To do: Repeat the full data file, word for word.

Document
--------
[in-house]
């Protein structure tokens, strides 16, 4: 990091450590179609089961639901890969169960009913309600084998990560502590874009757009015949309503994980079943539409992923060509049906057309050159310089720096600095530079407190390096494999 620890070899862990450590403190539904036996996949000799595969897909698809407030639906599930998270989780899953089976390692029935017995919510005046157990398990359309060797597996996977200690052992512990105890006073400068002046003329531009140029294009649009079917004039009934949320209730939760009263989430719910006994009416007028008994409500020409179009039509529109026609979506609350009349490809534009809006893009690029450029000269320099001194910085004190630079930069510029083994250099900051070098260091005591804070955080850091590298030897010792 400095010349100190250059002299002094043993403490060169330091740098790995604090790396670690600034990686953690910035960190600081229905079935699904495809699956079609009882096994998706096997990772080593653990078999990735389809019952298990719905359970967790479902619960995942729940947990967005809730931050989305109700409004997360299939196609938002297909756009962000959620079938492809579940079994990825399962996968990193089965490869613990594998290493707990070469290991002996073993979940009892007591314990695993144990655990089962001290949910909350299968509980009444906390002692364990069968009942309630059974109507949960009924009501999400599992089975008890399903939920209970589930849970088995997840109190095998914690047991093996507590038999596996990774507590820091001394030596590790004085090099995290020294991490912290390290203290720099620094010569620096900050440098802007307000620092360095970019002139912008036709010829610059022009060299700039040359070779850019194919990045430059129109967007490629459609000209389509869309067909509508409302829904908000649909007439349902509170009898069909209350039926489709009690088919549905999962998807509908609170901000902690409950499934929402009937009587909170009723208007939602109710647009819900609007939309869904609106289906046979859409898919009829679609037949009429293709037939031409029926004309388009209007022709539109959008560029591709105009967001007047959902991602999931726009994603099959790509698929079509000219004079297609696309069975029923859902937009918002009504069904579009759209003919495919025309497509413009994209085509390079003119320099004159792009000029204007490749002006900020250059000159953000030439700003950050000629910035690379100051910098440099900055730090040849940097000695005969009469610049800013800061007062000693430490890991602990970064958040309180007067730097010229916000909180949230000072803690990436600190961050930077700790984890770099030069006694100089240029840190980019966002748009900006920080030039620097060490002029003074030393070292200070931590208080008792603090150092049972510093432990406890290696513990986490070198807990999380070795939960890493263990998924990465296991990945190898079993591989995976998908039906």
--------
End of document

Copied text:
[in-house]
């Protein structure tokens, strides 16, 4: 990091450590179609089961639901890969169960009913309600084998990560502590874009757009015949309503994980079943539409992923060509049906057309050159310089720096600095530079407190390096494999 620890070899862990450590403190539904036996996949000799595969897909698809407030639906599930998270989780899953089976390692029935017995919510005046157990398990359309060797597996996977200690052992512990105890006073400068002046003329531009140029294009649009079917004039009934949320209730939760009263989430719910006994009416007028008994409500020409179009039509529109026609979506609350009349490809534009809006893009690029450029000269320099001194910085004190630079930069510029083994250099900051070098260091005591804070955080850091590298030897010792 400095010349100190250059002299002094043993403490060169330091740098790995604090790396670690600034990686953690910035960190600081229905079935699904495809699956079609009882096994998706096997990772080593653990078999990735389809019952298990719905359970967790479902619960995942729940947990967005809730931050989305109700409004997360299939196609938002297909756009962000959620079938492809579940079994990825399962996968990193089965490869613990594998290493707990070469290991002996073993979940009892007591314990695993144990655990089962001290949910909350299968509980009444906390002692364990069968009942309630059974109507949960009924009501999400599992089975008890399903939920209970589930849970088995997840109190095998914690047991093996507590038999596996990774507590820091001394030596590790004085090099995290020294991490912290390290203290720099620094010569620096900050440098802007307000620092360095970019002139912008036709010829610059022009060299700039040359070779850019194919990045430059129109967007490629459609000209389509869309067909509508409302829904908000649909007439349902509170009898069909209350039926489709009690088919549905999962998807509908609170901000902690409950499934929402009937009587909170009723208007939602109710647009819900609007939309869904609106289906046979859409898919009829679609037949009429293709037939031409029926004309388009209007022709539109959008560029591709105009967001007047959902991602999931726009994603099959790509698929079509000219004079297609696309069975029923859902937009918002009504069904579009759209003919495919025309497509413009994209085509390079003119320099004159792009000029204007490749002006900020250059000159953000030439700003950050000629910035690379100051910098440099900055730090040849940097000695005969009469610049800013800061007062000693430490890991602990970064958040309180007067730097010229916000909180949230000072803690990436600190961050930077700790984890770099030069006694100089240029840190980019966002748009900006920080030039620097060490002029003074030393070292200070931590208080008792603090150092049972510093432990406890290696513990986490070198807990999380070795939960890493263990998924990465296991990945190898079993591989995976998908039906």